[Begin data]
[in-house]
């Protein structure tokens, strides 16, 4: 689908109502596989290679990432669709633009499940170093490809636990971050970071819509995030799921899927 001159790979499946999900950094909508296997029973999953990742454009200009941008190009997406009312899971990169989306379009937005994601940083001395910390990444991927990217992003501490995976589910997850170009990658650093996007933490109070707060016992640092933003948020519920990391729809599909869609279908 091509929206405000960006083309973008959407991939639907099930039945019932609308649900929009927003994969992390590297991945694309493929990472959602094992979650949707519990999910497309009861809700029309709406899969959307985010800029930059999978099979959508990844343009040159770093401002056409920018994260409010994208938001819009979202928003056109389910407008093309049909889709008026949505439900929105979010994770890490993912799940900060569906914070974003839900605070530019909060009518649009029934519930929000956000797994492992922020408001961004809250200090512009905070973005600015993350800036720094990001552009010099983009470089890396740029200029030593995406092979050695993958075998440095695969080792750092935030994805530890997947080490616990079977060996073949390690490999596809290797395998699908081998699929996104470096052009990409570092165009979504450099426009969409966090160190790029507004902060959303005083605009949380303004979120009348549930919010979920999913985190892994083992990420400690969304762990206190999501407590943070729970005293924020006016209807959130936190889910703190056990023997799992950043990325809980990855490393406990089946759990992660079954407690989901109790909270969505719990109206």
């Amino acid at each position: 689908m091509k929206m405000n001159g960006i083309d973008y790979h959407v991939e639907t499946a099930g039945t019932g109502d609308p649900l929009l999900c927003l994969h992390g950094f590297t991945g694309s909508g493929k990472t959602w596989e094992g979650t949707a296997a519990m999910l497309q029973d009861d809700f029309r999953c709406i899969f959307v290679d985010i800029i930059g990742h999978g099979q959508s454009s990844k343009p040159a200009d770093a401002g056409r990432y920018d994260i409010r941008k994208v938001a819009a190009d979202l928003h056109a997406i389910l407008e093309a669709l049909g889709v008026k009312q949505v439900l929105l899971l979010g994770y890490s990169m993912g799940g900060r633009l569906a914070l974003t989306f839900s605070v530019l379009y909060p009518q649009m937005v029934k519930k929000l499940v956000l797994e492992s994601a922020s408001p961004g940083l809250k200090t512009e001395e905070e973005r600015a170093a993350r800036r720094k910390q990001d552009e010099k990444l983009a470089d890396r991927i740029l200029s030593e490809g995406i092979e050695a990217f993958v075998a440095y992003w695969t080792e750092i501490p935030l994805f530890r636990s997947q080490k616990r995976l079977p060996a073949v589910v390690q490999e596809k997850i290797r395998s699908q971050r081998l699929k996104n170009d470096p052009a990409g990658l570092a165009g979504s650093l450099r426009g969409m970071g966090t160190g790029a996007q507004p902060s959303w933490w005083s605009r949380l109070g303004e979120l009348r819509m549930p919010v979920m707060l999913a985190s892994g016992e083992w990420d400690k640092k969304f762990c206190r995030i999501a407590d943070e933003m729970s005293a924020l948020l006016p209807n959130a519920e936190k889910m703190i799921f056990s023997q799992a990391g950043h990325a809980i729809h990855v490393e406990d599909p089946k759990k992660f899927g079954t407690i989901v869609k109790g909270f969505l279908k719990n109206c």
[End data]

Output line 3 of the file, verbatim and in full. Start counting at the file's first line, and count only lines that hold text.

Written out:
């Amino acid at each position: 689908m091509k929206m405000n001159g960006i083309d973008y790979h959407v991939e639907t499946a099930g039945t019932g109502d609308p649900l929009l999900c927003l994969h992390g950094f590297t991945g694309s909508g493929k990472t959602w596989e094992g979650t949707a296997a519990m999910l497309q029973d009861d809700f029309r999953c709406i899969f959307v290679d985010i800029i930059g990742h999978g099979q959508s454009s990844k343009p040159a200009d770093a401002g056409r990432y920018d994260i409010r941008k994208v938001a819009a190009d979202l928003h056109a997406i389910l407008e093309a669709l049909g889709v008026k009312q949505v439900l929105l899971l979010g994770y890490s990169m993912g799940g900060r633009l569906a914070l974003t989306f839900s605070v530019l379009y909060p009518q649009m937005v029934k519930k929000l499940v956000l797994e492992s994601a922020s408001p961004g940083l809250k200090t512009e001395e905070e973005r600015a170093a993350r800036r720094k910390q990001d552009e010099k990444l983009a470089d890396r991927i740029l200029s030593e490809g995406i092979e050695a990217f993958v075998a440095y992003w695969t080792e750092i501490p935030l994805f530890r636990s997947q080490k616990r995976l079977p060996a073949v589910v390690q490999e596809k997850i290797r395998s699908q971050r081998l699929k996104n170009d470096p052009a990409g990658l570092a165009g979504s650093l450099r426009g969409m970071g966090t160190g790029a996007q507004p902060s959303w933490w005083s605009r949380l109070g303004e979120l009348r819509m549930p919010v979920m707060l999913a985190s892994g016992e083992w990420d400690k640092k969304f762990c206190r995030i999501a407590d943070e933003m729970s005293a924020l948020l006016p209807n959130a519920e936190k889910m703190i799921f056990s023997q799992a990391g950043h990325a809980i729809h990855v490393e406990d599909p089946k759990k992660f899927g079954t407690i989901v869609k109790g909270f969505l279908k719990n109206c």